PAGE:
Do juice diets help you lose weight? The reasons to AVOID ‘detox’ cleanses

Lemons: Nutritionist reveals quick and easy hack for lemon juice

We use your sign-up to provide content in ways you’ve consented to and to improve our understanding of you. This may include adverts from us and 3rd parties based on our understanding. You can unsubscribe at any time. More info

Juice cleanse diets involve drinking only the juice of fruits and vegetables with the aim of losing weight or ‘detoxifying’ the body. The word ‘detox’ is considered problematic in the body positivity and wellness industry, with these experts claiming that your body doesn’t need to be detoxified. Overall, medical professionals are sceptical about the possible benefits. chatted to registered nutritionist Clarissa Lenherr and nutritional therapist VJ Hamilton to find out everything you need to know before you splash out on an expensive juice cleanse to shed some fat.

Do juice cleanse diets help you lose weight?

Restricting what you eat in terms of food groups and calories by doing a juice cleanse will obviously help you lose weight initially, but it won’t last.

Clarissa explained: “Juicing can help you lose weight in the short run, thanks to the fact that juice cleanses significantly restrict calorie intake.

“However, some of the initial weight loss is down to water loss.

“Juice cleanses contain little carbohydrates, and when we reduce or remove carbohydrates in the diet, we also lose water weight, which is why the number on the scales falls very quickly.”

Juice cleansing is not the best way to lose weight and keep it off because any effects you see will fade when you start to eat normally again.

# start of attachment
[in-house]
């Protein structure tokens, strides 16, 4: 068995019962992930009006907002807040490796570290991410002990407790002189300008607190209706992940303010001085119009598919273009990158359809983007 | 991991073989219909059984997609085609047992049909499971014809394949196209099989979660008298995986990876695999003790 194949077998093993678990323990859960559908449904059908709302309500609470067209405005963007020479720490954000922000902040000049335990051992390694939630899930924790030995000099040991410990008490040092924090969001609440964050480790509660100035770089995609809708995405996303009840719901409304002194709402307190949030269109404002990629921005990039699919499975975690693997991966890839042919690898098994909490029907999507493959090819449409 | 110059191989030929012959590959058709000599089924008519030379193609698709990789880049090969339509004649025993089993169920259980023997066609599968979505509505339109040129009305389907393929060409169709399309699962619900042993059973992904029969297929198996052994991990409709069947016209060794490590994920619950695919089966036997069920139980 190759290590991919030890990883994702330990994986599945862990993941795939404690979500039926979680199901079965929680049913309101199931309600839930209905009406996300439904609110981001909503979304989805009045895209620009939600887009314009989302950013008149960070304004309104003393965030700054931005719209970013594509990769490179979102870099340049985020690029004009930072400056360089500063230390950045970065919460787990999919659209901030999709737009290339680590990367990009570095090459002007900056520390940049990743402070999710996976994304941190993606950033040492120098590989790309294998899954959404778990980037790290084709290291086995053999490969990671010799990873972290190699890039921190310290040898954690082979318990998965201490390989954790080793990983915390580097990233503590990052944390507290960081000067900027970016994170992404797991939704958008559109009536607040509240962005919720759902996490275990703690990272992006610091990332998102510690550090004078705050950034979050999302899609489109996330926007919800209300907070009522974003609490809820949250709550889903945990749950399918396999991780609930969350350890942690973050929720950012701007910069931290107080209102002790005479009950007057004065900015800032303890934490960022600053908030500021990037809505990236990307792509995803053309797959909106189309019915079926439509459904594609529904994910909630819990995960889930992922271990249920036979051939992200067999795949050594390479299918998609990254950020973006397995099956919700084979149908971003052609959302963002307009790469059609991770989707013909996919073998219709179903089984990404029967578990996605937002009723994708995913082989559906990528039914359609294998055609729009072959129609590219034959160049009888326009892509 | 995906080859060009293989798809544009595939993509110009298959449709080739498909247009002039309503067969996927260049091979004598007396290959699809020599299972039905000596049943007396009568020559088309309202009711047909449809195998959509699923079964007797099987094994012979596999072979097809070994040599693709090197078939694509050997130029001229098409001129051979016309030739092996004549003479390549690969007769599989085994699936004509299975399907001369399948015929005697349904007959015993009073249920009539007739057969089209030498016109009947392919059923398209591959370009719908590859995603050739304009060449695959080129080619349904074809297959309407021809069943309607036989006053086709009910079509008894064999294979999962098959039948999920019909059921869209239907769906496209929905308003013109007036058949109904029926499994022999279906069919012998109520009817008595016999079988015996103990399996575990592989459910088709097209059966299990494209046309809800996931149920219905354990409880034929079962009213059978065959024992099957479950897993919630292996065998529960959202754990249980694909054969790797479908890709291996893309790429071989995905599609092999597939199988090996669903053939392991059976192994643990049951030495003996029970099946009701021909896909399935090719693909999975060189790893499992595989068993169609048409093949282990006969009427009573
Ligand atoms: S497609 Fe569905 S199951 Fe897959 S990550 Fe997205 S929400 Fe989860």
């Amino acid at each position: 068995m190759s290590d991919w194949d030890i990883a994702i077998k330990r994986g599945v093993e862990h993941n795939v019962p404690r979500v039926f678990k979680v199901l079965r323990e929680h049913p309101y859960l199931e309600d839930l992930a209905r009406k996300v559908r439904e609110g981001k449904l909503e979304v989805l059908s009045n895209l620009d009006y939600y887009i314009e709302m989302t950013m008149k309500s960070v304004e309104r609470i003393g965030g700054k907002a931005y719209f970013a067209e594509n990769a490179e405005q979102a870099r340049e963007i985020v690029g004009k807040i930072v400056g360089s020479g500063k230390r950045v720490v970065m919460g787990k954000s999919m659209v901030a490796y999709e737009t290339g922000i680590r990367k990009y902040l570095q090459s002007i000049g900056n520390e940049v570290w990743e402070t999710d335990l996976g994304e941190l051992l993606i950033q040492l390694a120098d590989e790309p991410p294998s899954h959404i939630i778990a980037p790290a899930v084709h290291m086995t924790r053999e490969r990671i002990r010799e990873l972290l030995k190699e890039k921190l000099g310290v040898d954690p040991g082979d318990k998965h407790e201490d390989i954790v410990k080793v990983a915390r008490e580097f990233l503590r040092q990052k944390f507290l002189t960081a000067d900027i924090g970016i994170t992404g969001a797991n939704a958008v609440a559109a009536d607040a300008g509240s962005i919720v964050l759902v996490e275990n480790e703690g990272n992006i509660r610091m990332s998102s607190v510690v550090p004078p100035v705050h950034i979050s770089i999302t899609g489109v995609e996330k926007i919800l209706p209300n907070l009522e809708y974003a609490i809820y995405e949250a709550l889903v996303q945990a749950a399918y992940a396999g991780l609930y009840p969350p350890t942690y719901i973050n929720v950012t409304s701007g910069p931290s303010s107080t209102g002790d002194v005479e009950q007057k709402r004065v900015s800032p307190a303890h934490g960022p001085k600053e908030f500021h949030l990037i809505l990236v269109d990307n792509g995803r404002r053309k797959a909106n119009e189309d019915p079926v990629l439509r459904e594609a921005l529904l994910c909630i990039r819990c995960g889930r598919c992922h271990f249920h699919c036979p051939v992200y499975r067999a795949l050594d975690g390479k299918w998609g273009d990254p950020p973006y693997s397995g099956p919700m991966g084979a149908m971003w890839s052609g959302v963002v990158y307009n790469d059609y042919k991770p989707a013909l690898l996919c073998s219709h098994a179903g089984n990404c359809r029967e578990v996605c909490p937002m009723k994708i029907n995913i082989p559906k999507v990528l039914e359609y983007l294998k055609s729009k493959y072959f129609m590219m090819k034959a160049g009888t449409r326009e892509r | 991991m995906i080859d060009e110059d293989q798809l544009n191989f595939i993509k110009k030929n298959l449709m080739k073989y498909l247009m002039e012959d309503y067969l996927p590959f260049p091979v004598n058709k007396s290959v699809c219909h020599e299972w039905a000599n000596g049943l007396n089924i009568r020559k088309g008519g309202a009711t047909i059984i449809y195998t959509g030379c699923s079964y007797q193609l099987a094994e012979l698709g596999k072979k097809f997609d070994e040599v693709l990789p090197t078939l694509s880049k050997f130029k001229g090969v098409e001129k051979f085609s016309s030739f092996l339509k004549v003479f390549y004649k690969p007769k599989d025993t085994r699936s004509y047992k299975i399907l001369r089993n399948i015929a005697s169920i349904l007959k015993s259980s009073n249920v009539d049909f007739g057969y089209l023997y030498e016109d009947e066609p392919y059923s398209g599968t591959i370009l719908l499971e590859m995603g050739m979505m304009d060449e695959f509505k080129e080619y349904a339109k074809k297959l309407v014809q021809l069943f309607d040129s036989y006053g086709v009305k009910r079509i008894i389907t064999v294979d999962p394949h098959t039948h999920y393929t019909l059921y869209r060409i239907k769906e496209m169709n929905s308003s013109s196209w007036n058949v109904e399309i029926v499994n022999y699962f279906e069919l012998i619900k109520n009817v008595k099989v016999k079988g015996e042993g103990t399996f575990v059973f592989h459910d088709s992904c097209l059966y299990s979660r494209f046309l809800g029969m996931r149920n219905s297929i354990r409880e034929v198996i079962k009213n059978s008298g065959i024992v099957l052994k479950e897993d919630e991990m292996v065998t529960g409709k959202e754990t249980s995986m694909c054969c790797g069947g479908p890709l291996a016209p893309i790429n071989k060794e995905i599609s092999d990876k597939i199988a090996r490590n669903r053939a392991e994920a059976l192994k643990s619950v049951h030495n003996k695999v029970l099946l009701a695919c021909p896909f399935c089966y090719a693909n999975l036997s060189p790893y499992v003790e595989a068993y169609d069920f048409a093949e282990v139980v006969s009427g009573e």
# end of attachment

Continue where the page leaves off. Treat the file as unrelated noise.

Clarissa said: “Juice cleansing is not a sustainable approach to weight loss.

“As soon as the individual consumes carbohydrates again, this water weight will come back.”

A better way to approach weight loss is to “build a balanced approach to eating,” according to Clarissa.

The nutritionist said: “As a juice cleanse includes no fibre, this makes it challenging to lose any weight long-term.

“Fibre has been shown to aid with weight loss in a number of studies, due to its satiating effects.

“For sustainable weight loss, aim for your plate to consist of a quarter protein, quarter whole grains, half fruit and veg and 2 tbsp of good quality fats.

“In addition, make sure you optimise sleep, move regularly and avoid reliance on heavily processed foods and sugars.”

Nutritional therapist VJ said a better way to lose weight than juice cleansing is to remove processed foods, sugar and refined carbohydrates from your diet.

She added: “Eat a diet rich in whole foods, healthy fats and high-quality protein.

“Also, rather than counting calories, eat in a shortened eating window which gives your digestive system a rest for a more extended period and is linked to improved metabolism and weight loss.”

While juice cleansing shouldn’t be used to lose weight, it can help to support the health of our digestive system – one of our main sites of detoxification.

Clarissa said: “Fruits and vegetables contain plenty of nutrients and antioxidants which can help to reduce free radicals in the body.”

However, the nutritionist stressed that you don’t need a juice cleanse to support detoxification.

She explained: “Our kidneys, liver, and gastrointestinal system do their job without having to follow a restrictive diet.

“Eating fruits and vegetables in their whole state and drinking plenty of water will suffice.”

While juice cleanses provide the body with an abundance of phytonutrients to support immune system function and gut health, VJ says they might do more harm than good.

The nutritional therapist said: “Oxalates found in juices are nephrotoxic, meaning in large amounts, they can damage your kidneys.

“Your kidneys act as a natural filtration system for the body, removing waste, toxins, and excess water from the blood.”

If you still really want to try a juice cleanse, you must proceed with caution.

VJ said: ”If you are considering a juice cleanse, it is worth calculating the oxalate content in advance to make sure it is within daily limits.”

You should be wary of any juice cleanse that labels the product as “detoxifying,” as the body’s detoxification process is complex and a juice can’t possibly help with that.

VJ said: “Often. toxins take years to seep into your cells and harbour there for years.

“Releasing toxins from your cells and out of your body takes more than a juice cleanse.

“So although you may feel cleaner after a week of juices, it is probably more of a surface cleanse than a deep cleanse. A deeper cleanse is what you require for lasting health results.”

Source: Read Full Article